- Prepending screen -dm to your Rsync commands will create a separate virtual TTY identified by a subprocess Id that you can use to reattach to the terminal session.

- Running screen -list will print a list of the running screen subprocesses along with their Ids.

- Running screen -r <screen Id> will reattach your current terminal to the output of that subprocess.

- [Ctrl+a] + [Ctrl+d] will exit the subprocess view without affecting it.

The Bash script we finally prepared to run multiple Rsync processes is the one below: Please note how we use the Rsync --size-only argument to tell Rsync to compare files by their size only.

Removing that flag would result in the Rsync processes calculating the full checksum value for every file, which would make extensive use of the local and remote CPU, you would risk to clog the backup servers and assuming that you have enough CPU cycles available, it would take much longer indeed, as you would be reading the full repository (1.6 TB in our case study) and calculating the hash checksum for every block.

By using the --size-only argument we are making some presuppositions: if the TCP protocol and the SSH tunnel do not return any errors and the name and the size of the local and remote files is the same, we can assume with some fair degree of certainty that the files are identical.

The certainty degree as expressed above is below a full checksum on each file, still, the possibility that a TCP checksum is passed plus the SSH integrity check is passed plus the resulting file is the same size and still the destination data is corrupt is something we can presume to be rather impossible.

Dissecting the script

There are two main loops in the script where the parallelization is happening:

1/ for f in $MAPF

Here we are copying the YYYYMMDDhhmmss timestamped folders one by one inside the loop. As the screen command triggers the subprocess and returns immediately, the loop finishes almost instantly. This loop will generate as many child processes as restore points are present in the repository but will copy just the .map files, we will also need the blocks to be able to rebuild the virtual disks or to access them.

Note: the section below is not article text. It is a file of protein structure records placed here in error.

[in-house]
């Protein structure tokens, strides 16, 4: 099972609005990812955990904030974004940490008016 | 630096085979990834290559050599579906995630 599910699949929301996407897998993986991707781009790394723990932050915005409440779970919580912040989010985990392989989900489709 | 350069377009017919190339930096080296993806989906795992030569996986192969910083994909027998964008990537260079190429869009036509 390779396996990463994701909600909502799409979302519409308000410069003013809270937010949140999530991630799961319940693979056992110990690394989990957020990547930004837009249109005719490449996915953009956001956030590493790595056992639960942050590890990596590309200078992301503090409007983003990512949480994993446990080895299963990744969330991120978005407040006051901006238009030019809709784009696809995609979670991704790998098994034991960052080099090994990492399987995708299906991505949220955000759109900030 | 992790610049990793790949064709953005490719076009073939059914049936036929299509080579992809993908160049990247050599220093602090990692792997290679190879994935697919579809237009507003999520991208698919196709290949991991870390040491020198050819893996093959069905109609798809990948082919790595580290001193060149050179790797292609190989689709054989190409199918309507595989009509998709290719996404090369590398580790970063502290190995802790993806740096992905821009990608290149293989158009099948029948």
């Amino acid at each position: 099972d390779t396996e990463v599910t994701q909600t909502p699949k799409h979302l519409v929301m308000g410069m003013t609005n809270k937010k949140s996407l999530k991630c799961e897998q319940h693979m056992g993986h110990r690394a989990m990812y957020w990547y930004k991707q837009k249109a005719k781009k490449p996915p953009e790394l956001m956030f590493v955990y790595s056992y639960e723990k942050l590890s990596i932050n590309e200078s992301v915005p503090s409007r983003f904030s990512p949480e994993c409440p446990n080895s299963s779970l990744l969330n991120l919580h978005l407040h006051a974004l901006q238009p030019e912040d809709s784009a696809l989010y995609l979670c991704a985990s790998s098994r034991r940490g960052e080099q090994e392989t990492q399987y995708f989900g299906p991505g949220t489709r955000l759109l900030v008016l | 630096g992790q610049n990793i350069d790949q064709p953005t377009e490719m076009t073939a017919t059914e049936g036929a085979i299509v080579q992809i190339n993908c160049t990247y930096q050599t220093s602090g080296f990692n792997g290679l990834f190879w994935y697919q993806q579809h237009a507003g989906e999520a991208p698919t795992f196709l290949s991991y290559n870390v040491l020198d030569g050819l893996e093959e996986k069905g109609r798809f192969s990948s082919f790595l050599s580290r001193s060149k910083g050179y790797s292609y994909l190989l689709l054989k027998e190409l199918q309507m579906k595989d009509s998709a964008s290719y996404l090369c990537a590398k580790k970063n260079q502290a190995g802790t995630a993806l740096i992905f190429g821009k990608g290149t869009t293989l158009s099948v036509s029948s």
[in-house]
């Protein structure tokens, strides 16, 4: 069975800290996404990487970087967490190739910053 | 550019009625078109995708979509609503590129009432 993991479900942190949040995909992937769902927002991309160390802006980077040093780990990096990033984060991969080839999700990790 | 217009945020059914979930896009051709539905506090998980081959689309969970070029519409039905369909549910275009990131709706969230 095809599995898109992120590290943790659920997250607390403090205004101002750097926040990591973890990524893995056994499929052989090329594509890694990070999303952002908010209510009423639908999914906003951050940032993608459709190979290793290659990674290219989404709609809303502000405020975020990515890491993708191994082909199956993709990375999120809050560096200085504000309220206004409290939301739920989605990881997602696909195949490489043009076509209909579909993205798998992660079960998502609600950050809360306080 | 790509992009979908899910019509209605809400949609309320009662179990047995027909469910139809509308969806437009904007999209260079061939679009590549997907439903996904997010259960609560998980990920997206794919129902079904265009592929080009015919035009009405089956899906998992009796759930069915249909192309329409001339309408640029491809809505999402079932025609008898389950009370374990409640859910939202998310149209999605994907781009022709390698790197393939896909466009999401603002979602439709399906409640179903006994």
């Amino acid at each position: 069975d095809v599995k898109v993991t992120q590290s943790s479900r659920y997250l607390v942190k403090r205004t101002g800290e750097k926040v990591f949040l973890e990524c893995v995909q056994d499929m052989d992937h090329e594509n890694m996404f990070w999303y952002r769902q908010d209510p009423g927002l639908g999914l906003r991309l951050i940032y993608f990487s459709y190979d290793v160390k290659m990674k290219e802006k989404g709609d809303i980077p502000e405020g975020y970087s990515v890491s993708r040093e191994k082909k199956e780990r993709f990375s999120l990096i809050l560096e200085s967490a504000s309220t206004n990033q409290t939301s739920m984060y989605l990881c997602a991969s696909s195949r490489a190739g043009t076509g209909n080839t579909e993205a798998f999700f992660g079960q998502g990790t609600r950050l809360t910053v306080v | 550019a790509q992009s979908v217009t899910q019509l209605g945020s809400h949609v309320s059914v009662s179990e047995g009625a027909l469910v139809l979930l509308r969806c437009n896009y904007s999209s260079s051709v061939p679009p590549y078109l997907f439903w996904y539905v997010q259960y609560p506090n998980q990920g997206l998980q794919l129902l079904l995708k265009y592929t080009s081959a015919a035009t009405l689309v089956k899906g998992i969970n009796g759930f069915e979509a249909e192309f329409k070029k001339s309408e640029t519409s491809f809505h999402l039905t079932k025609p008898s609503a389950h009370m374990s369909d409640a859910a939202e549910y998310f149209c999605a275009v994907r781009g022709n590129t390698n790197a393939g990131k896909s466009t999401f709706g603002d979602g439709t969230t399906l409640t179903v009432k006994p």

2/ for i in {0..15}

This loop takes care to copy the data blocks, this is the bulk of the data and the child processes that will take the most time to complete. Differently as the .map files loop, this one will always produce 16 subprocesses, which correspond to the 16 hexadecimal digits of the first character in the first level of the block structure.

The expression hexval="$(printf '%x\n' $i)" converts each number in the sequence 0...15 to hexadecimal 0...f:

0, 1, 2, 3, 4, 5, 6, 7, 8, 9, 10, 11, 12, 13, 14, 15
0, 1, 2, 3, 4, 5, 6, 7, 8, 9,  a,  b,  c,  d,  e,  f

Running the above script should return something like the output below, where you can see 10 screen subprocesses launched by screen to sync 10 restore points with .map files from July the 1st to July the 10th plus 16 additional screen child processes syncronizing each of the 16 main folders of the block structure.

If you now list the running screen subprocesses (screen -list), you will see something like this:

The first 10 processes correspond to the restore point sincronization, the YYYYMMDDhhmmss folders containing the .map files.

The last 16 entries correspond to each one of the 16 main folders in the hexadecimal structure of the blocks inside the data folder.

If you run screen -list again after some minutes you will see that there are less processes, they disappear from the list as each individual task is completed and each screen subprocess ends.

You can connect to any of those processes with screen -r <procId> to inspect its output to STDOUT, it will give you an idea of how long must the process run until it ends. Per instance, running screen -r 714071 would return something like the code below.

Once all child processes finish and the command screen -list returns no child processes the syncronization will have finished.

The first sync, which will copy hundreds of thousands or millions of blocks should be run manually and inspected frequently to make sure that the seeding process completes with no errors. You may need to do that over the weekend or the nights depending on your infrastructure load.

In our case study, which is real, we were able to multiply the saturation of the upload stream by more than 10.